Bronco Mendenhall, who had been brought into the program a year earlier as defensive coordinator, was named the next BYU head football coach. BYU returned to post-season play under Mendenhall's leadership and has competed in a bowl game each year of his tenure. During his tenure, Mendenhall has earned the 7th best winning percentage of all active coaches (.733).[citation needed] The Cougars' 2006 win over the Pac-10 Oregon Ducks in the Las Vegas Bowl (38-8) was BYU's largest bowl margin of victory in school history and BYU's first bowl win since the Cotton Bowl Classic on New Year's Day 1997, ten years earlier. The Cougars finished the year 11-2 (8-0 in conference), and ranked 15th in the nation, their first top-20 ranking since 2001. The 2009 season for BYU began against 3rd ranked Oklahoma at the Cowboys Stadium in Dallas, Texas, winning 14-13. The Cougars would go on to finish 11-2 overall and 7-1 in MWC play, losing only to conference champion TCU in October in a game preceded by the first-ever visit to Provo by ESPN College GameDay.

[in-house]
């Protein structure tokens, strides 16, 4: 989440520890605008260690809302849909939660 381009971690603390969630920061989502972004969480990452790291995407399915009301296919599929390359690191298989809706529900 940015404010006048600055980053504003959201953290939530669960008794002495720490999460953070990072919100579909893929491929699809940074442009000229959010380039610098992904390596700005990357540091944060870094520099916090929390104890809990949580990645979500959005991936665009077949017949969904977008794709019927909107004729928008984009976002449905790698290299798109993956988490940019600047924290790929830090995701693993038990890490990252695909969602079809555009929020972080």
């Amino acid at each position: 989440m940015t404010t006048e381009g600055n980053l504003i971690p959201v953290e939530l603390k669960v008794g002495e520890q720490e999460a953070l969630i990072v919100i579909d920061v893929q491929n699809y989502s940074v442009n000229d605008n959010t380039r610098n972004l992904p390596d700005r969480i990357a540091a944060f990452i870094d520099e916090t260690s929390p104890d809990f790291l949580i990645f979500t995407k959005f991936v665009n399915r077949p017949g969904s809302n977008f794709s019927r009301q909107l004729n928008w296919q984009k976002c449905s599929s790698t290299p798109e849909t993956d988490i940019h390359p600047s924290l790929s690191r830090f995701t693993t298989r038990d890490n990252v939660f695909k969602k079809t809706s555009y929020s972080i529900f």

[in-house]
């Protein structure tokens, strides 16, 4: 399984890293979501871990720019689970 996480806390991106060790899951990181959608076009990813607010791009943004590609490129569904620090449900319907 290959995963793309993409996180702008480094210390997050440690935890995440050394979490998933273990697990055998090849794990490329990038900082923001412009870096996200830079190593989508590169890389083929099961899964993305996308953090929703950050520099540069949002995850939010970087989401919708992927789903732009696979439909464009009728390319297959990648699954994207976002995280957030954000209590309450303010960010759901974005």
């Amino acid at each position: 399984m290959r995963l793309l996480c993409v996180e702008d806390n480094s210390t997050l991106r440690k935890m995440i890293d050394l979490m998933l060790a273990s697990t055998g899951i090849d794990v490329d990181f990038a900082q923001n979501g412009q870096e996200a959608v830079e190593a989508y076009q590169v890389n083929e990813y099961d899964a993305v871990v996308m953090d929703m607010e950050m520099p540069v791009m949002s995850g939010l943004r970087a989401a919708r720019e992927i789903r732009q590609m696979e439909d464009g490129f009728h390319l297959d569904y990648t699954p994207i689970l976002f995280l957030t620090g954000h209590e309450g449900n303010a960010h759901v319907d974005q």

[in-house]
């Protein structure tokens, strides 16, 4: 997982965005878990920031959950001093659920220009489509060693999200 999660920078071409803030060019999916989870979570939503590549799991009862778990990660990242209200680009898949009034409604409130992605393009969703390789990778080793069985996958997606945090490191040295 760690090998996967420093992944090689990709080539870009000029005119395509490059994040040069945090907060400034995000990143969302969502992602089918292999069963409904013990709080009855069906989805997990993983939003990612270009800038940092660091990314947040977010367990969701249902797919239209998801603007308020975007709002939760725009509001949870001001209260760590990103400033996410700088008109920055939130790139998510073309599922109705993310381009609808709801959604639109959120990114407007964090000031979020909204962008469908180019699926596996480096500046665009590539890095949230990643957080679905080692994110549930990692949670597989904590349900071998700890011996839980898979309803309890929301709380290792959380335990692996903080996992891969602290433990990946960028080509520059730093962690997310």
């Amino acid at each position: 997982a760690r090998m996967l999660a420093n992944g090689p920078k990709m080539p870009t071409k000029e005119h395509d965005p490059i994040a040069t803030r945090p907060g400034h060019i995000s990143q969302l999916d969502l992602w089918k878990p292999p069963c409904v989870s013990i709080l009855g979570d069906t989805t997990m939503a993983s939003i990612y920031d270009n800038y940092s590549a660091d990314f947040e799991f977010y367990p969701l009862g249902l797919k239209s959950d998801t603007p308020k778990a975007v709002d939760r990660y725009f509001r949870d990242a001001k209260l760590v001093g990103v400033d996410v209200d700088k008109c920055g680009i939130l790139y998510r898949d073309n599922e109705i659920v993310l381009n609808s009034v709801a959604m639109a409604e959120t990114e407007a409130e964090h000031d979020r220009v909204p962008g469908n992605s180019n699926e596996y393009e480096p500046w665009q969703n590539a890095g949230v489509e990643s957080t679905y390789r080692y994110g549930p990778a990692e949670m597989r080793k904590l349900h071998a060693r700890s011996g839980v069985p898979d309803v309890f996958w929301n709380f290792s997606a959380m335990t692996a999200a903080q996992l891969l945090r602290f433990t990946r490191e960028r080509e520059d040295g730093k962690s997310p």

On September 1, 2010, BYU announced it would begin competition as a football independent starting in the 2011 season, following years of frustration with the lack of TV coverage and poor football competition in the Mountain West Conference. BYU later entered into an 8-year contract with ESPN in which 11 games would be broadcast on one of the ESPN networks and BYU would retain the rights to utilize its on-campus broadcasting facilities and nationally syndicated station. The Cougars were reportedly invited to the Big East for all sports during this period, and in February 2011, CFL's Most Outstanding Canadian Award Ben Cahoon joined the coaching staff as the wide receivers coach.[9]

In 2011, BYU changed quarterbacks mid-season from sophomore Jake Heaps to junior Riley Nelson, and in 2012 three different quarterbacks were utilized at different points in the season. During the 2012 offseason, graduated defensive end Ziggy Ansah was drafted as the #5 overall pick of the 2013 NFL Draft, tied for the highest draft BYU alumnus with Jim McMahon '82.[10] For the 2013 BYU football season, the Cougars were slated to compete against four pre-season-ranked teams.